March 24,2011

Press Contact:

Scott Mulhauser/Erin Shields (Baucus) 202-224-4515
Julia Lawless/Antonia Ferrier (Hatch) 202-224-4515

Baucus, Hatch Request Quarterly Reports on New Efforts to Crack Down on Waste, Fraud, Abuse in Medicare, Medicaid

Data, Regular Benchmarks from HHS, CMS Will Help Finance Leaders Continue Fraud Prevention Successes

Washington, DCSenate Finance Committee Chairman Max Baucus (D-Mont.) and Ranking Member Orrin Hatch (R-Utah) sent a letter today to Department of Health and Human Services (HHS) Inspector General Daniel Levinson and Centers for Medicare and Medicaid Services (CMS) Deputy Administrator Peter Budetti requesting that their offices begin providing the Committee with new quarterly reports this May.  The Finance leaders requested the reports detail the agencies’ efforts to fight waste, fraud and abuse in Medicare and Medicaid.  In the letter, the Senators asked for data, benchmarks and updates on the total number of fraud cases caught and dollars saved.

“We recovered a record $4 billion taxpayer dollars last year, and with health reform’s new tools and the right oversight, that number will be even higher in the future,”Baucus said.  “Our efforts to crack down on fraud will only improve with the right information and data.  We need to stay ahead of the criminals who defraud taxpayers out of tens of billions of dollars each year, and these reports will provide a valuable measuring stick that will go a long way to protect Medicare and Medicaid.”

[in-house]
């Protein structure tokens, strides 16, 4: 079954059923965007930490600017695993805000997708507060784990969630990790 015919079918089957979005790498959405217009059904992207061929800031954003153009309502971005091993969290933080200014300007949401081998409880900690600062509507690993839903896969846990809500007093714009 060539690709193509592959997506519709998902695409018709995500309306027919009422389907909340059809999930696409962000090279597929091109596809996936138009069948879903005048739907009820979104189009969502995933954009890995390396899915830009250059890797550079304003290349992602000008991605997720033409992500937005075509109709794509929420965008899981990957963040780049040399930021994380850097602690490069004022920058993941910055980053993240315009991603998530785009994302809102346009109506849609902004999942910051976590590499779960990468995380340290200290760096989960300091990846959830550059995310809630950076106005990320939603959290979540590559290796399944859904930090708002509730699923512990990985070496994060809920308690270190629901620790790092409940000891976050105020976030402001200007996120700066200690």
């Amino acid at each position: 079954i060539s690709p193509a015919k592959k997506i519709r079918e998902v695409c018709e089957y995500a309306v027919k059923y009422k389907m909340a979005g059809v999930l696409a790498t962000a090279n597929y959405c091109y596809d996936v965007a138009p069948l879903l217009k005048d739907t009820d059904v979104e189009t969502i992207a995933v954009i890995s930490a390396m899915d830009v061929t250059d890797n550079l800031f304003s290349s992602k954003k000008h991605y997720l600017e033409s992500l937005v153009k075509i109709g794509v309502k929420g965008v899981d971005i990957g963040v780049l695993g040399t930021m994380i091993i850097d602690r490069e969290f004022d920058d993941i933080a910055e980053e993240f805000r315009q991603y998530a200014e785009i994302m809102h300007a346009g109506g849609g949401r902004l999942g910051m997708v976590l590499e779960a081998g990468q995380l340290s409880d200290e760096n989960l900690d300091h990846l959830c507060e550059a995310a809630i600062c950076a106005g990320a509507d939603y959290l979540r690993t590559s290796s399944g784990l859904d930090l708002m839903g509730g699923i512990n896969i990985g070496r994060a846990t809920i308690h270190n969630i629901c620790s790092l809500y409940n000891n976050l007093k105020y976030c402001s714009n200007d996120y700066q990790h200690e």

“As Dr. Budetti testified before the Senate Finance Committee earlier this year, waste and fraud within Medicare and Medicaid is costing taxpayers billions. This is unacceptable – especially at a time when our budget deficits are soaring and more Americans are relying on Medicare and Medicaid,” Hatch said. “These quarterly reports from CMS and the Office of Inspector General will ensure transparency and accountability in both Medicare and Medicaid, help safeguard taxpayer dollars – all while helping to preserve the integrity of these two programs.”

Levinson and Budetti came before the Committee at a March 2 hearing to discuss the status of new fraud prevention tools included in the health care law, which are helping CMS and HHS crack down on an estimated $60 billion lost in fraud each year.  The law creates new ways for Medicare to screen health care providers before they are accepted into the program, preventing criminals and past offenders from attempting fraudulent transactions.  It also creates a singular database for Medicare billing information, which allows the Departments of Health and Human Services and Justice to better coordinate and share information on past offenders and schemes.  The new law also works proactively by giving officials the authority to suspend payments and investigate suspicious claims before they are paid, eliminating the need to track down fraudulent payments later.  It increases civil and criminal penalties for those who commit fraud, and it increases the investment in the Health Care Fraud and Abuse Control Program, a joint effort between the Department of Justice and the Department of Health and Human Services to fight health care fraud.